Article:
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Matamoros Residents Protest Growing Migrant Tent Encampment

A protestor holds a sign during a protest of the growing tent encampent in Matamoros, Mexico on January 26th, 2020.
Reynaldo Leaños Jr.
A protestor holds a sign during a protest of the growing tent encampent in Matamoros, Mexico on January 26th, 2020.

Dozens of people gathered on Sunday in Matamoros, Mexico to protest the more than 2,500 asylum seekers living in their city in a tent encampment near the Gateway International Bridge.

The asylum seekers are forced to wait in Mexico for months as they wait for their asylum claims to unfold in U.S. immigration court, under the Trump administration’s Remain in Mexico policy, formally known as Migrant Protection Protocols. The policy has returned more than 57,000 asylum seekers across the U.S.-Mexico border since it went into effect last year.

The migrants, who have been waiting in Matamoros, have not been welcomed by the US or Mexican governments. And some locals wanted to send that same message on Sunday.

Alberto Rivera Sanchez has lived in the city since the 80s. He organized the protest because he believes there’s been an uptick in crime since the migrants started arriving in the tent encampment and he doesn’t think all the migrants are asylum seekers.

Alberto Rivera Sanchez organized the anti-migrant protest in Matamoros, Mexico on January 26th, 2020.
Credit Reynaldo Leaños Jr
Alberto Rivera Sanchez organized the anti-migrant protest in Matamoros, Mexico on January 26th, 2020.

“I speak for my city, I speak for Matamoros, I speak what I see,” Rivera said. “I have friends with immigration and they tell me they don’t even know who they are.”

Rivera and his supporters also said they worry about the spread of diseases, like HIV.

Melissa is an asylum seeker from Honduras who only wanted her first name used because she feared speaking out will hurt her claim for asylum. She said this rhetoric is racist and makes her fear for her safety.

“At first I was scared because we would hear the rumor about the protest and it being close to us,” she said.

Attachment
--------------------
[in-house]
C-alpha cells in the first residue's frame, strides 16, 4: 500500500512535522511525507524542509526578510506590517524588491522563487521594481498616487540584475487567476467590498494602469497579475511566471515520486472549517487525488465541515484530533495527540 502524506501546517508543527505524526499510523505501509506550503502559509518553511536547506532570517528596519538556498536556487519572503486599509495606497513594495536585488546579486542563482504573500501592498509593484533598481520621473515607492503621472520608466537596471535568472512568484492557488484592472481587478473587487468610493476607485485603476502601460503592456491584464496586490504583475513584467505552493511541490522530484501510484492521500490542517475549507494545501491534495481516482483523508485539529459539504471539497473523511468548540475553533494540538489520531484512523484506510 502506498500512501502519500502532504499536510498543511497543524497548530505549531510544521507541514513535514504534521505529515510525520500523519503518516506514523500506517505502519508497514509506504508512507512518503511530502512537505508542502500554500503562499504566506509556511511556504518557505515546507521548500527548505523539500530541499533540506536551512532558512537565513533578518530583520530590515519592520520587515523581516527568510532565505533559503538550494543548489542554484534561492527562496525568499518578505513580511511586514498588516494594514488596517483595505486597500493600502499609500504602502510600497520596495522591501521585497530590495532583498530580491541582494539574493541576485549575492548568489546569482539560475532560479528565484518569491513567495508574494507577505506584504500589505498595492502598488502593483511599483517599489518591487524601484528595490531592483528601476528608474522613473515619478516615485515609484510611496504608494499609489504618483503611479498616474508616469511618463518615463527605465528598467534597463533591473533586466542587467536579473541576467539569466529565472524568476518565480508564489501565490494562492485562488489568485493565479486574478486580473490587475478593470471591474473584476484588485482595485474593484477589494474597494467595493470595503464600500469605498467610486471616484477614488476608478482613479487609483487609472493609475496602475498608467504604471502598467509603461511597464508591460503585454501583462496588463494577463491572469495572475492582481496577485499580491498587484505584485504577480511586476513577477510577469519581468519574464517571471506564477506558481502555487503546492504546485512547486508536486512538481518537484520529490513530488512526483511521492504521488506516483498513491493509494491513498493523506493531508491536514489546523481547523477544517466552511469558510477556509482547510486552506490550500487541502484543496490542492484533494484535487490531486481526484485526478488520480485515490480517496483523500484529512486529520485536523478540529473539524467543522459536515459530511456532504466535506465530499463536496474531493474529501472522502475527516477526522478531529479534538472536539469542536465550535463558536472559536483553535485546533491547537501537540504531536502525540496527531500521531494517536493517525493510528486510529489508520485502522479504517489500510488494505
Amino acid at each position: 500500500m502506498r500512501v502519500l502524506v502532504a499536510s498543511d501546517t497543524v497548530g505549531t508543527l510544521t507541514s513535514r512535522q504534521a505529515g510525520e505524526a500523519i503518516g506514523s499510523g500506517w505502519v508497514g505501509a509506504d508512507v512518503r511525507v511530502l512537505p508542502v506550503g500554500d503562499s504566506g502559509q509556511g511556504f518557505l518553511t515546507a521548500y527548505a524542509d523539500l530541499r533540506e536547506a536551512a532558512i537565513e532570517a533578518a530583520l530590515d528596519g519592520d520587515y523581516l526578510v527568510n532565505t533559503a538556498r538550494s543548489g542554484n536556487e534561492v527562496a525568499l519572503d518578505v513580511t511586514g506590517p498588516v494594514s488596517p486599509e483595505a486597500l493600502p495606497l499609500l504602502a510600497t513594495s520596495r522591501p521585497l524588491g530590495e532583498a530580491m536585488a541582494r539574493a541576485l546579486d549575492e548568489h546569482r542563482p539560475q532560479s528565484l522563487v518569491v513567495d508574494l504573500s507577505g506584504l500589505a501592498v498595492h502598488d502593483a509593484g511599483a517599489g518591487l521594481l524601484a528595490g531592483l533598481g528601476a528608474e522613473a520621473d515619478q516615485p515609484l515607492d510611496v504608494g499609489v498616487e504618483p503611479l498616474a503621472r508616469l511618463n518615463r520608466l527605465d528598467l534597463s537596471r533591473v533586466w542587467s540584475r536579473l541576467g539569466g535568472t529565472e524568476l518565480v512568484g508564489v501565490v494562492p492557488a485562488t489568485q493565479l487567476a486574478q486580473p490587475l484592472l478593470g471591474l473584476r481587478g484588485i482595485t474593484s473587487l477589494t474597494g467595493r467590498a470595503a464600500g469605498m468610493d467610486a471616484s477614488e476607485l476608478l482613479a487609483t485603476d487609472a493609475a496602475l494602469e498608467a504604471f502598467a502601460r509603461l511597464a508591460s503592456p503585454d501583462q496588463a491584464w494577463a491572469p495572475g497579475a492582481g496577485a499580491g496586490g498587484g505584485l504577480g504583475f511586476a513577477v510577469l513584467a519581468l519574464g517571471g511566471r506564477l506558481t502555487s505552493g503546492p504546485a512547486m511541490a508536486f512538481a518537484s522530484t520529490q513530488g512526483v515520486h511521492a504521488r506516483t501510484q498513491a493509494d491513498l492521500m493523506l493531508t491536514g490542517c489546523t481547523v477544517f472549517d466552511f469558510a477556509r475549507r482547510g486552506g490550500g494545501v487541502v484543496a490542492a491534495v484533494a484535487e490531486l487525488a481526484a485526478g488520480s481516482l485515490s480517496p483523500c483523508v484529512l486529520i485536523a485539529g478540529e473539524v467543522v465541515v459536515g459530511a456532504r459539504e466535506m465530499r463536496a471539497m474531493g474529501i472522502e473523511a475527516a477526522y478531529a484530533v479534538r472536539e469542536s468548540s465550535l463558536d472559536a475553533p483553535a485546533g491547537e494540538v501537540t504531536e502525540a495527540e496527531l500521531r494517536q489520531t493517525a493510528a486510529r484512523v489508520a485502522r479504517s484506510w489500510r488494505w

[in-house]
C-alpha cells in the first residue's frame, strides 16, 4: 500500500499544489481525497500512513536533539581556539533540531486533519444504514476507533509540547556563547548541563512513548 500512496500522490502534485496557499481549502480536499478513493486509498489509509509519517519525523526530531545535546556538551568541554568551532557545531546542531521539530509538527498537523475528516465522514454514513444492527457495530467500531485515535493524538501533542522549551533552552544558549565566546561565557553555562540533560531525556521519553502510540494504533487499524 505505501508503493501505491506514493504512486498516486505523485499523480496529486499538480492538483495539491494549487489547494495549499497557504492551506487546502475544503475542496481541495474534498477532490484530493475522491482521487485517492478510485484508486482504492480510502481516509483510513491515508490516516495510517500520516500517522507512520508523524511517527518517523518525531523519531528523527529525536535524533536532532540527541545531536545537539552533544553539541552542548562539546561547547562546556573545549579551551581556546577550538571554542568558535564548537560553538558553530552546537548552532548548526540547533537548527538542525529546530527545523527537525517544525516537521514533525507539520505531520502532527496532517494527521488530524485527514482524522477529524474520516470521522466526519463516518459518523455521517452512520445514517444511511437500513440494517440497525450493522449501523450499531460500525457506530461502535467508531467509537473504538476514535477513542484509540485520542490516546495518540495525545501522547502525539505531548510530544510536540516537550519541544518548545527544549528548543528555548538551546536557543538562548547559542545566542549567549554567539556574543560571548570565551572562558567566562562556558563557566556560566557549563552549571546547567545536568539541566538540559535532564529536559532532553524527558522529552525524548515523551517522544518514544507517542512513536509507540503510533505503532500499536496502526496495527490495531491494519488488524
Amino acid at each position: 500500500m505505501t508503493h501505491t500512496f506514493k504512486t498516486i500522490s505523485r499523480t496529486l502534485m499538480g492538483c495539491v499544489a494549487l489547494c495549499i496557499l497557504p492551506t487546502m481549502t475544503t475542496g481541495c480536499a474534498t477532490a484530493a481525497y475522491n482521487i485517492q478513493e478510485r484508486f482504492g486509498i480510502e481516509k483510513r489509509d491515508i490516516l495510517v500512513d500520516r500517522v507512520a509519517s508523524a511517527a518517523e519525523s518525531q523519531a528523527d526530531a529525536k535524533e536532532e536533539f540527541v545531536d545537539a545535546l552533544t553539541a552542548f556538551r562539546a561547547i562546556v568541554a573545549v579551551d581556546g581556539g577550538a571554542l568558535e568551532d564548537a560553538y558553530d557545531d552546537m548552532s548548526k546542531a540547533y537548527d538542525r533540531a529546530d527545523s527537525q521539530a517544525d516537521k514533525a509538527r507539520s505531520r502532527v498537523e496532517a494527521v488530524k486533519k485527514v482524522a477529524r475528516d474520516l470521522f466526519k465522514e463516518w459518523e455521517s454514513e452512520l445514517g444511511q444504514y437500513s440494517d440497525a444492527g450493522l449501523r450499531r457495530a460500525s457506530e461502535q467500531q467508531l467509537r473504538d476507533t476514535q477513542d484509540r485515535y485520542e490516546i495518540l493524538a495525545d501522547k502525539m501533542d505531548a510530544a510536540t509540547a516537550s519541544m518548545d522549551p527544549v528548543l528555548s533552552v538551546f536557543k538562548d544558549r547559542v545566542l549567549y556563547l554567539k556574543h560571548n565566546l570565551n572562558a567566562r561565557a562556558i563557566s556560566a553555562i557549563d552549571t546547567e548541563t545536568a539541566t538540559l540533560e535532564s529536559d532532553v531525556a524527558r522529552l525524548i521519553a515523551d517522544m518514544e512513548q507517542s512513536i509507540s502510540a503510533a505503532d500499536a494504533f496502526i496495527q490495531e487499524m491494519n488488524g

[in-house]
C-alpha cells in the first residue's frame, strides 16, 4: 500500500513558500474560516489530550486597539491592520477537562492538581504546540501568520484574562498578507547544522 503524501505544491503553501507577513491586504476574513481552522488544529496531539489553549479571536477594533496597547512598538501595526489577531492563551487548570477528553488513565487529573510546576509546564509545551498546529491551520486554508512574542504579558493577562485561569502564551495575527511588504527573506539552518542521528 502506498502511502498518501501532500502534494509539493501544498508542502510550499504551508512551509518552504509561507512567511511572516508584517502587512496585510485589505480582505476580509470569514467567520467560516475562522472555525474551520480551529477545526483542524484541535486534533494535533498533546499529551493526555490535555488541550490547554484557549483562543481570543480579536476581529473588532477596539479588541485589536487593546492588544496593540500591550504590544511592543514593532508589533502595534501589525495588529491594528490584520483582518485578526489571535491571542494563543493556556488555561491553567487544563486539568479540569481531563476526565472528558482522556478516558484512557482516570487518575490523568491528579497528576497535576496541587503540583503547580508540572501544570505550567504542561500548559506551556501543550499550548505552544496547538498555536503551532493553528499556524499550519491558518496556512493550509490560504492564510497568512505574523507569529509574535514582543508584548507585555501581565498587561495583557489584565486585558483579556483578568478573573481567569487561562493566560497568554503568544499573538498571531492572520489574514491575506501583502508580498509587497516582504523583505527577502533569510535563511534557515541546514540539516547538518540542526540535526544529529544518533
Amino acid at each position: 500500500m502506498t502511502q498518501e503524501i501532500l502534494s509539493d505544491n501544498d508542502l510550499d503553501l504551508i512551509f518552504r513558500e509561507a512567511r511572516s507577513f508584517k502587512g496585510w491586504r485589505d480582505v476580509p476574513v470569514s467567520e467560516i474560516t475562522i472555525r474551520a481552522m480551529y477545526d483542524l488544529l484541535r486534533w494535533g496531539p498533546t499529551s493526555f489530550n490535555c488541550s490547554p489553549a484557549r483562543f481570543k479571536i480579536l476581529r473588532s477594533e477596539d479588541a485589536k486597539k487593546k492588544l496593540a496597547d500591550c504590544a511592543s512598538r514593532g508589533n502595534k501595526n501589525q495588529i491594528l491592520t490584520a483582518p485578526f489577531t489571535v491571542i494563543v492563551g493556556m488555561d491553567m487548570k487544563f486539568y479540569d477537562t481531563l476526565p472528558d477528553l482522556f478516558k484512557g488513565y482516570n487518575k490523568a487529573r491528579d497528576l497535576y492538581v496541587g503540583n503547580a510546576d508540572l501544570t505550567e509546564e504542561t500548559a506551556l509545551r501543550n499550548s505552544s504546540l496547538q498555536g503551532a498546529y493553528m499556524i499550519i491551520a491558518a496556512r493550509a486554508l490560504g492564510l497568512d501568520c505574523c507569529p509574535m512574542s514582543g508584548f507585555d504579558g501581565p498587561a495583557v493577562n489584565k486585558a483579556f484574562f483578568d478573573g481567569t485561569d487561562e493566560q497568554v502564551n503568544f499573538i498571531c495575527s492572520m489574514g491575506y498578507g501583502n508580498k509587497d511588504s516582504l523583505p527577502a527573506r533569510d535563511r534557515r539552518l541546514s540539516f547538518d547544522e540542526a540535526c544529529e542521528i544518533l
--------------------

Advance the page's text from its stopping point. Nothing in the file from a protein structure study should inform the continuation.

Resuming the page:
Abraham Barberi is a pastor in Matamoros and visits the tent encampment frequently, about three or four times a week. He showed up to counter the protest and show Rivera why he supports the migrants.

“This protest is based on false accusations. They’re accusing the asylum seekers of rape, prostition, drug activity, alcohol activity and other things,” Barberi said. “The thing is the man who is doing the protest, he has no evidence at all. It’s just what he heard.”

Cindy Candia is with the Angry Tias and Abuelas, a local organization in the Rio Grande Valley that helps asylum seekers on both sides of the border. She also attended the protest to hear what Rivera would say about the asylum seekers.

“You need to think with the brain,” Candia said. “This is a humanitarian issue and all he is doing is wanting hate.”

Even though only a few dozen people showed up, Barberi said there is a sense of disdain towards the asylum seekers from locals.

“Unfortunately due to videos that have been edited and pictures that have been edited, accusing the asylum seekers of throwing away the food that they take them, false comments, a lot of people from Matamoros are becoming angry towards the asylum seekers,” Barberi said.

Barberi said Rivera’s rhetoric sounds familiar and compares it to what President Trump has said about Central Americans, Mexicans and other immigrants.

Glady Cañas Aguilar is with a local Mexican organization that helps asylum seekers. She wants locals to see what sees at the tent encampment.

“There aren’t lazy people here,” Cañas Aguilar said. “There are people who haven’t been given the opportunity to get work, but I do have men, women, who are working with friends, as florists, or carpenters, who have decided to work so they can be self sufficient.”

She said she wants people in Matamoros to come see for themselves the faces of the migrants and to hear their stories.

“We cannot generalize and we cannot allow racism. We don’t want it here, or anywhere,” Cañas Agilar said. “We have fought for years to get rid of racism and for it be in our city with the youth and with the citizens, we cannot allow it.”

Mexican immigration officials and aid workers tell TPR most, if not all the people living at the camp, are here under the Trump administration’s MPP policy, which took effect one year ago.

Copyright 2020 Texas Public Radio. To see more, visit Texas Public Radio.

Reynaldo Leanos Jr. covers immigration and the U.S.-Mexico border for Texas Public Radio.